more from Kit Fine

Single Idea 9152

[catalogued under 15. Nature of Minds / C. Capacities of Minds / 5. Generalisation by mind]

Full Idea

In traditional abstraction, the colour green merely has the intrinsic property of being green, other properties of things being abstracted away. But why should that be regarded as a type? It must be because the property is common to the instances.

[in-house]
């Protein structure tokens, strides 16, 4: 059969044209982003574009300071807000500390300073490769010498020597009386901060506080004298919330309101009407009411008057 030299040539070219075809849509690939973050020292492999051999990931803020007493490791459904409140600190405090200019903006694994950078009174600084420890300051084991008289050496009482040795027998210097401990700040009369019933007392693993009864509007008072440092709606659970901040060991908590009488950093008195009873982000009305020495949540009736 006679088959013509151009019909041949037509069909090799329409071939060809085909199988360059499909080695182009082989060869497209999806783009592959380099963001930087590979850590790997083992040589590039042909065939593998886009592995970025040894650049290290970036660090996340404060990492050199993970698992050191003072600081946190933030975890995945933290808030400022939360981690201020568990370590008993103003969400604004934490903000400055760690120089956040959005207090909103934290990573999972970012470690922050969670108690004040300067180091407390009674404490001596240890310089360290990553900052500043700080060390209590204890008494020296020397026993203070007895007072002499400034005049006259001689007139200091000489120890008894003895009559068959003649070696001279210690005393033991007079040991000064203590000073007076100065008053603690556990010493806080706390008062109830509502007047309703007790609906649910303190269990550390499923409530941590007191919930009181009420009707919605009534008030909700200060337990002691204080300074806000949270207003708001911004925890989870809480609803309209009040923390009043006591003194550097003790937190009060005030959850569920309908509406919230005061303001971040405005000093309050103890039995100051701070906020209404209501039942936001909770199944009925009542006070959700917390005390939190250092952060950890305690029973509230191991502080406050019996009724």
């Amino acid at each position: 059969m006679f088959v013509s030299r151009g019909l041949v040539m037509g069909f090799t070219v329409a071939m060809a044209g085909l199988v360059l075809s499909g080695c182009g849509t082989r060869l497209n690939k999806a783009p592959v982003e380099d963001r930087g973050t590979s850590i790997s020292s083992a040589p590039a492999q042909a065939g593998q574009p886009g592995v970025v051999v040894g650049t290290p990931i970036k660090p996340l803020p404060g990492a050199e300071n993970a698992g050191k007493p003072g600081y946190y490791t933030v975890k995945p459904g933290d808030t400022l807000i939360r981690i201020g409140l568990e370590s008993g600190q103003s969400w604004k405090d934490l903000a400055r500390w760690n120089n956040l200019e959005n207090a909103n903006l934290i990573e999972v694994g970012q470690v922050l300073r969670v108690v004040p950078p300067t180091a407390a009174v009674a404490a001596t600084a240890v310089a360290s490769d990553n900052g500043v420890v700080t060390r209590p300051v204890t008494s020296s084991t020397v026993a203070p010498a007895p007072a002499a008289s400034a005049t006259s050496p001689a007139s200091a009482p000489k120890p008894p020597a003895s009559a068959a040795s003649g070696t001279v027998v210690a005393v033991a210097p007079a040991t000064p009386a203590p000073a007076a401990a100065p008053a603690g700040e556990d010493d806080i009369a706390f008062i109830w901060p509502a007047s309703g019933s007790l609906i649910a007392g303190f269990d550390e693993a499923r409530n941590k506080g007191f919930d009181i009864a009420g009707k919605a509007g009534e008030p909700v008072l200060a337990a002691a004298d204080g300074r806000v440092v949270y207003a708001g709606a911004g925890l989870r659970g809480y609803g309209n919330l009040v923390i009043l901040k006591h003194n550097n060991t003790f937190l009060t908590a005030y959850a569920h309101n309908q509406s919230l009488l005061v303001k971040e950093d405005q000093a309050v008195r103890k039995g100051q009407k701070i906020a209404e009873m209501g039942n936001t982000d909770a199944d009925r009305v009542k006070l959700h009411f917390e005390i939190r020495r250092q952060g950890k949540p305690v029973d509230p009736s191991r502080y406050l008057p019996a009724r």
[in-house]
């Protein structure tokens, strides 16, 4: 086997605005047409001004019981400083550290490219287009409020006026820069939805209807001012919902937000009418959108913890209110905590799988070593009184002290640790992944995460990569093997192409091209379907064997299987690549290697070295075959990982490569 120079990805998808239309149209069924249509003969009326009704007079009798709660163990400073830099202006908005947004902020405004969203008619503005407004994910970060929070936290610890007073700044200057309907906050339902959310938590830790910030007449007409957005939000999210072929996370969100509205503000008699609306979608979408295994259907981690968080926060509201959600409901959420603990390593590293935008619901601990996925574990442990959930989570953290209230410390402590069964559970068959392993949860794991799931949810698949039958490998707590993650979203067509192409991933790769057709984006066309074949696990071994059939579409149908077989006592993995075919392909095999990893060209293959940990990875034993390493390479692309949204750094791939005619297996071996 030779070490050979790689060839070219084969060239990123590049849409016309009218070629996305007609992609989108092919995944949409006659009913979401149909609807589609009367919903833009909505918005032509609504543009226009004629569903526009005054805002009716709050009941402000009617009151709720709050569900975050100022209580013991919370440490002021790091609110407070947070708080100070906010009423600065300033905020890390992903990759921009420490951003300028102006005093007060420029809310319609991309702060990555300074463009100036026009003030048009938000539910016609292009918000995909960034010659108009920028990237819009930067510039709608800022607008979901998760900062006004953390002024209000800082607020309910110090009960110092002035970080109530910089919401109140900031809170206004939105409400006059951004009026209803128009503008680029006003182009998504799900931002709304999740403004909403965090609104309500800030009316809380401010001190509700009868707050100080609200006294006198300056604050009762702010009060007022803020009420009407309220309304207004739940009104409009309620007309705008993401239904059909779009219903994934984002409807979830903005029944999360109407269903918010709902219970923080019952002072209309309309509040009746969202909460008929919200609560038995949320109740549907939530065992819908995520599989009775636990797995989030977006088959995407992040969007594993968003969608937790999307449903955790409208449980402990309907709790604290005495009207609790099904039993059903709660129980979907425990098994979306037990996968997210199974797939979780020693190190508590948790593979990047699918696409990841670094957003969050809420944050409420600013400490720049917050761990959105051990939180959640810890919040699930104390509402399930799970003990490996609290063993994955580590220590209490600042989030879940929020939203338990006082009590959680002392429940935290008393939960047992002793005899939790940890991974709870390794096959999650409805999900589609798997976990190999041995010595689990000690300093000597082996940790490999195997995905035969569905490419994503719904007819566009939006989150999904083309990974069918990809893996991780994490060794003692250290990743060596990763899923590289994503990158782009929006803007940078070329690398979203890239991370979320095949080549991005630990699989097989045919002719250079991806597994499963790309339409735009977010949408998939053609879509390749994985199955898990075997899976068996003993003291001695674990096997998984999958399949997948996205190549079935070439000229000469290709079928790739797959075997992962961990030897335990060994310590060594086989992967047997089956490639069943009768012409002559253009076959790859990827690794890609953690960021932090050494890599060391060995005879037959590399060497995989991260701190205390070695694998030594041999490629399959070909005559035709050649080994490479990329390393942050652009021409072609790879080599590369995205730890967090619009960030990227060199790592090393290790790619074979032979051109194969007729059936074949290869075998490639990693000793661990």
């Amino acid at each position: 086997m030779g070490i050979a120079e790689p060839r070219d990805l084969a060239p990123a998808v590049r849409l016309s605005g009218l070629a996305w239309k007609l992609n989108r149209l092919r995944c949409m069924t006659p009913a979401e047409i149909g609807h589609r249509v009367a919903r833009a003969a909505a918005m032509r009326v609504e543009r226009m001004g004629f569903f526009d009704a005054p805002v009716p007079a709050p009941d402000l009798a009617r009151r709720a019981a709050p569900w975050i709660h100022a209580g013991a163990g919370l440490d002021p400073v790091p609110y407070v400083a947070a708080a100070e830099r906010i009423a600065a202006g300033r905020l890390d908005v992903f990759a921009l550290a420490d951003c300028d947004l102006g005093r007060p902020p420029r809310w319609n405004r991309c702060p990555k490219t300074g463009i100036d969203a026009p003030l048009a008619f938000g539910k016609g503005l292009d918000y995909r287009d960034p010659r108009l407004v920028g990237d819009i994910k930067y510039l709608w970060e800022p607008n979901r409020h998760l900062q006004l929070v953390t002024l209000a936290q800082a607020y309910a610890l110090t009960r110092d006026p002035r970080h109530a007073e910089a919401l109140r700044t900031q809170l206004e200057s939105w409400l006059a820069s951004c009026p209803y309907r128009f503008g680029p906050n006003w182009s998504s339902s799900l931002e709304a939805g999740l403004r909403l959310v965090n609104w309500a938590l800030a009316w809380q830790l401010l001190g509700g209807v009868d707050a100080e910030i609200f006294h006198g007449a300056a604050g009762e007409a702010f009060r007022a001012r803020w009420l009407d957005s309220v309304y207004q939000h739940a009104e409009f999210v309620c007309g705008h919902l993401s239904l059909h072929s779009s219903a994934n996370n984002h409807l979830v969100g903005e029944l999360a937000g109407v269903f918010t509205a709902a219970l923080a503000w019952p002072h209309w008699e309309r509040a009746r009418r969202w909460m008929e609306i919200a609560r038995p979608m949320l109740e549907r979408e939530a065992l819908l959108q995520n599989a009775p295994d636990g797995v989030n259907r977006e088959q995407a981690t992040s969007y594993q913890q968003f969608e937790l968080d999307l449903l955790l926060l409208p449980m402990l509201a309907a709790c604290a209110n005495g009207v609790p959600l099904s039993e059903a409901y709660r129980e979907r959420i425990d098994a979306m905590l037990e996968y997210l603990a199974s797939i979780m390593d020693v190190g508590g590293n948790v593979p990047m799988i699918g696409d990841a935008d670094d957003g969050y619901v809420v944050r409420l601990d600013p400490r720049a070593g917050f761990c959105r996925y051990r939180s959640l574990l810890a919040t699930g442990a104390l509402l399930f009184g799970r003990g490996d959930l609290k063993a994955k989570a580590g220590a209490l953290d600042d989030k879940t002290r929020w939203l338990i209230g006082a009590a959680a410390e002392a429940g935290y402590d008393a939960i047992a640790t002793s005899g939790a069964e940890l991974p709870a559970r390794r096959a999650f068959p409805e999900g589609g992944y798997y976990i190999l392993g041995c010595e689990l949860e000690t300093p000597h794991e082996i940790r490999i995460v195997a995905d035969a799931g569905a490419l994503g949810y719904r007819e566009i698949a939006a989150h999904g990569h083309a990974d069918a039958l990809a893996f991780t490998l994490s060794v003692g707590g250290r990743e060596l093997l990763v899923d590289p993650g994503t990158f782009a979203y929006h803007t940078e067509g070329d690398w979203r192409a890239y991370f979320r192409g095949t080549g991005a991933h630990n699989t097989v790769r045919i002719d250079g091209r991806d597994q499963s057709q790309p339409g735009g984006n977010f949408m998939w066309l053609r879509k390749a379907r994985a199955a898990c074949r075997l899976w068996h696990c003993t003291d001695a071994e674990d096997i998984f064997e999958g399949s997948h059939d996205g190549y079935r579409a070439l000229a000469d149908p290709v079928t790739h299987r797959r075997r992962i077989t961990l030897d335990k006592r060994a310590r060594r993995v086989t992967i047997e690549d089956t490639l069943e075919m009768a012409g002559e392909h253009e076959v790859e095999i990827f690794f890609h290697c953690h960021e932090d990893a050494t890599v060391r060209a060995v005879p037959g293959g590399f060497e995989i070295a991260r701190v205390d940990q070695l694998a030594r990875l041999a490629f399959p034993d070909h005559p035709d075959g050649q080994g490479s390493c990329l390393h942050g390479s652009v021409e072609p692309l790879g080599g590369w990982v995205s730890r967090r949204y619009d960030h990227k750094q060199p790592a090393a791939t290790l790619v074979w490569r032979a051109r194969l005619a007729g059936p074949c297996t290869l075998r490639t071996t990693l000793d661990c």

Gist of Idea

If green is abstracted from a thing, it is only seen as a type if it is common to many things

Source

Kit Fine (Cantorian Abstraction: Recon. and Defence [1998], 5)

Book Reference

-: 'Journal of Philosophy' [-], p.19


A Reaction

A nice question which shows that the much-derided single act of abstraction is not sufficient to arrive at a concept, so that abstraction is a more complex matter (perhaps even a rational one) than simple empiricists believe.